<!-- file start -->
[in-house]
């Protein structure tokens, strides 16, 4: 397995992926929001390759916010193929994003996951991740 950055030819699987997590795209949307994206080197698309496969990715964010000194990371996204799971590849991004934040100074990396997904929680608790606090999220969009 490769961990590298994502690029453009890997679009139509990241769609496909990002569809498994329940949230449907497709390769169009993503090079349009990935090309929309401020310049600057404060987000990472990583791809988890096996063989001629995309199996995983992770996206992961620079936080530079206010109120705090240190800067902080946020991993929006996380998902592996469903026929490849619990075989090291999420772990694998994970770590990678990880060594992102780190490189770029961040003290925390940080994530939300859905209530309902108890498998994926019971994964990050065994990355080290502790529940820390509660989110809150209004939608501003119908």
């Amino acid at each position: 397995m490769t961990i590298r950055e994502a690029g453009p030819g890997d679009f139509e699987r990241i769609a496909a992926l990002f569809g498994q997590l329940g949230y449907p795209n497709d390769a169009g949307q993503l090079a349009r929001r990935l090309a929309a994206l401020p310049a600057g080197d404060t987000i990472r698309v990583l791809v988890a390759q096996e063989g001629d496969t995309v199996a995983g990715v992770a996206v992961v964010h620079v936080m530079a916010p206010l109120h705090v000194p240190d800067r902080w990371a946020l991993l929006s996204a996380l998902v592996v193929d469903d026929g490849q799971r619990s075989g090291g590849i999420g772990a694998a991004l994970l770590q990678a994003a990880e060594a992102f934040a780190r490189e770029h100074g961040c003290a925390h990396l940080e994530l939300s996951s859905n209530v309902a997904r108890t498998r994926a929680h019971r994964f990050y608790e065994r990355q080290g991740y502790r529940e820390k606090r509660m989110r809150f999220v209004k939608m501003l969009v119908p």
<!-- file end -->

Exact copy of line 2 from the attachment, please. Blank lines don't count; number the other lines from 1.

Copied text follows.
């Protein structure tokens, strides 16, 4: 397995992926929001390759916010193929994003996951991740 950055030819699987997590795209949307994206080197698309496969990715964010000194990371996204799971590849991004934040100074990396997904929680608790606090999220969009 490769961990590298994502690029453009890997679009139509990241769609496909990002569809498994329940949230449907497709390769169009993503090079349009990935090309929309401020310049600057404060987000990472990583791809988890096996063989001629995309199996995983992770996206992961620079936080530079206010109120705090240190800067902080946020991993929006996380998902592996469903026929490849619990075989090291999420772990694998994970770590990678990880060594992102780190490189770029961040003290925390940080994530939300859905209530309902108890498998994926019971994964990050065994990355080290502790529940820390509660989110809150209004939608501003119908």